Fall Foliage Backroad and Revolutionary Tour

By Sharon O’Connor

Fall Foliage in Southern Vermont
By Sharon O’Connor

This spectacular 29-mile foliage tour covers back roads from Bennington to Manchester (you can also start at Manchester & drive south). You will be taking the basic routes used by the Green Mountain Boys during the Revolutionary War. They traveled north from Bennington to capture Fort Ticonderoga in May 1775 which was the first Colonial victory of the Revolution. Two years later, on August 16, 1777, the Green Mountain Boys went south through Manchester, and turned the tide at the Battle of Bennington. This victory prevented the British from capturing supplies stored in Bennington for the battle of Saratoga, the turning point of the Revolution.

Bennington Battle Monument

Bennington Battle Monument
By Sharon O’Connor

Start by visiting the top of the Battle of Bennington Monument, Vermont’s tallest structure, for spectacular mountain views. Proceed 500 yards south down Monument Ave. to the small monument for the Catamount Tavern (on the left). This is where Ethan Allen (leader of Green Mountain Boys) & others conceived the idea of capturing Fort Ticonderoga & using its cannons to drive the British from Boston. Proceed 500 feet to the photogenic Old First Church cemetery, which contains the graves of over 75 revolutionary war soldiers. The graves are marked with flags placed by the DAR. Robert Frost is also buried here. On the SE corner of Route 9 & Monument Ave, is a marker where Ethan Allen lived. The old house on the corner to the west is the former Walloosmac Inn (now a private residence) where Thomas Jefferson, writer of the Declaration of Independence, stayed.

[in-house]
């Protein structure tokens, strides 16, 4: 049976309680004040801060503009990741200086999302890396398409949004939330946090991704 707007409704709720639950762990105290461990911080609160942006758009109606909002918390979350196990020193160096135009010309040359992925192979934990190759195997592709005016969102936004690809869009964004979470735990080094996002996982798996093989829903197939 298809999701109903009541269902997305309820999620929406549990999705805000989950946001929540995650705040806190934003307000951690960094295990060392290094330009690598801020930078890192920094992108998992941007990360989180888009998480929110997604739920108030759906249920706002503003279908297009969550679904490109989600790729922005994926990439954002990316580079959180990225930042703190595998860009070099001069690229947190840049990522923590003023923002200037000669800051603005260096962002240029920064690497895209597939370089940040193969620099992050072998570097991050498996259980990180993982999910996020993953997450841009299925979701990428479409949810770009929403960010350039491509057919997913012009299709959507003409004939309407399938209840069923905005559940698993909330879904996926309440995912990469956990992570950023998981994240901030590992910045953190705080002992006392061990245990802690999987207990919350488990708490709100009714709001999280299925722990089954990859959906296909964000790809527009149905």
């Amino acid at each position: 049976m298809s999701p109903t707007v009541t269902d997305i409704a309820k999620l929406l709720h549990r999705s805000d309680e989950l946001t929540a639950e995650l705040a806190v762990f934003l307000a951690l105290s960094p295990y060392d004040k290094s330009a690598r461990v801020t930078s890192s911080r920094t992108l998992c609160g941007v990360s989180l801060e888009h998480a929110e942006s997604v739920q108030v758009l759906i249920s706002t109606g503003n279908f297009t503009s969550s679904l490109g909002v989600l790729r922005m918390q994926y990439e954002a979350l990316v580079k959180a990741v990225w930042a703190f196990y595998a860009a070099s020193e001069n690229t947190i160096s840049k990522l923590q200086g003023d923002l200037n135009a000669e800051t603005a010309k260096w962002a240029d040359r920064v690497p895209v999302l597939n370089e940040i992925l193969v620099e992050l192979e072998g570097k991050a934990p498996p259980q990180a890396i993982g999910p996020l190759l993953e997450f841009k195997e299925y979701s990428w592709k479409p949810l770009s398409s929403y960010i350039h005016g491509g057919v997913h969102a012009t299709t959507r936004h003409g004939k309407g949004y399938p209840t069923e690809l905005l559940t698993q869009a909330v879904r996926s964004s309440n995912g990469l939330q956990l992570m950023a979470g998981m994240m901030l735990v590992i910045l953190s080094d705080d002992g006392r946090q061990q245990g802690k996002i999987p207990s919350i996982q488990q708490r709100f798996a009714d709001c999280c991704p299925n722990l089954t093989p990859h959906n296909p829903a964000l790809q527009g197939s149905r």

Backtrack to the Bennington Monument; take a left at Walloomsac St. for 300 yards, then a right onto Fairview for about half a mile, then a right onto Silk. This takes you through the Silk Covered Bridge. After one & a half miles on Silk, cross the street to Mattison for about 300 yards, then go right onto Rice (for less than a mile) to historic route 7A (Ethan Allen Highway). Take a right (south) & go 300 yards to Hunter’s Grill for an awesome fall vista. Turn around & go north on 7A for about thirteen miles to Arlington which was once called “Tory Hollow” because so many British sympathizers lived in the area. Stop at the St. James Church cemetery where Ethan Allen’s wife & two children are buried. Go back 100 yards past the Norman Rockwell Gallery (Rockwell painted the Yankee Doodle mural) to East Arlington Rd. Go one block east on East Arlington Rd., noting the blue house with two markers, which indicate where Ethan Allen also lived. Continue for a little over one mile on East Arlington Road (taking a right at the Chippenhook Store) into quaint East Arlington. Past the Yankee Peddler & Bearatorium, the deep red house on the right was used to hide Tory sympathizers. Oddly, the gristmill next door had been built by Remember Baker (Allen’s cousin), an American Revolutionary hero.

Revolutionary headstones at the Old First Congregational Church in Bennington

Revolutionary headstones at the Old First Congregational Church in Bennington By Sharon O’Connor

Proceed back to the Chippenhook Store & make a right (north) for three & a half miles, passing through the Chiselville Covered Bridge. At Hill Farm Rd. go left 300 yards to the Ira Allen Cemetery. (Ira was Ethan’s brother) providing a dramatic view of Mount Equinox. Go back to Sunderland Hill Rd. (which becomes River Rd); turn left; go north four & a half miles passing the Battenkill River. At the end of River Rd., the land straight ahead is where the Green Mountain Boys camped the night of August 15, 1777 prior to going south to the Battle of Bennington. Turn right onto 7A & go 700 yards to the Equinox Hotel & Marsh Tavern where the Green Mountain Boys gathered. Marsh was the first Tory sympathizer to have his land confiscated to help pay for the revolution.

End your journey at the statue of the Green Mountain Boy opposite the Equinox. Notice how he faces west towards New York…Saratoga and Ticonderoga.

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